With the state absent, low-income communities banding together to fight Covid-19

. Apr 09, 2020
With the state absent, low-income communities banding together to fight Covid-19 Santa Marta favela in Rio de Janeiro. Photo: Kocheise_Lea and Lennart/Shutterstock

In 2019, a report by the Economic Commission for Latin America and the Caribbean (Eclac) showed the extent of inequality in the continent: until last year, over 191 million people were living in poverty​​​​​​ — which represents 31.8 percent of the region’s total population. The portion living in extreme poverty reached a stunning 11.5 percent. In almost all cases, the state has failed these needy populations.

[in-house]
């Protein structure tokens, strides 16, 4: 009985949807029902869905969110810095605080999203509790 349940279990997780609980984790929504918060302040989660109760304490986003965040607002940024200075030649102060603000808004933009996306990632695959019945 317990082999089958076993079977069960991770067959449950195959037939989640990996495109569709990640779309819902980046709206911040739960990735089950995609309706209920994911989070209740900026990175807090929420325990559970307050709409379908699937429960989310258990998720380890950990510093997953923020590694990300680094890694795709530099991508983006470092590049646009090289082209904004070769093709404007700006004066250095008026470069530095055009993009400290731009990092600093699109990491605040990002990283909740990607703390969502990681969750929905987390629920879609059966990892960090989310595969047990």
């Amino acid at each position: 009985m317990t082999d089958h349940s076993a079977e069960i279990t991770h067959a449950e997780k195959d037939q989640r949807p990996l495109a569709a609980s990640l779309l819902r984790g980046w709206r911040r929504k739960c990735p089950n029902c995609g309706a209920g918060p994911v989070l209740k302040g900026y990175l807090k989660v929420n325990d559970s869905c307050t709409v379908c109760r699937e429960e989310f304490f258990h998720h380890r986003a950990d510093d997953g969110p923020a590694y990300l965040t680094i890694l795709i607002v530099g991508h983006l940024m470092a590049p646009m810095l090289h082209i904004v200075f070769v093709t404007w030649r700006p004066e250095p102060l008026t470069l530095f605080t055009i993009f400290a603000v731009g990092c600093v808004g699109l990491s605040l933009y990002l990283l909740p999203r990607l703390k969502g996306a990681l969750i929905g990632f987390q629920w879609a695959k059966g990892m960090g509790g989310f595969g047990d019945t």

Now, with the worsening of the Covid-19 pandemic, Latin America is fearing a region-wide collapse of its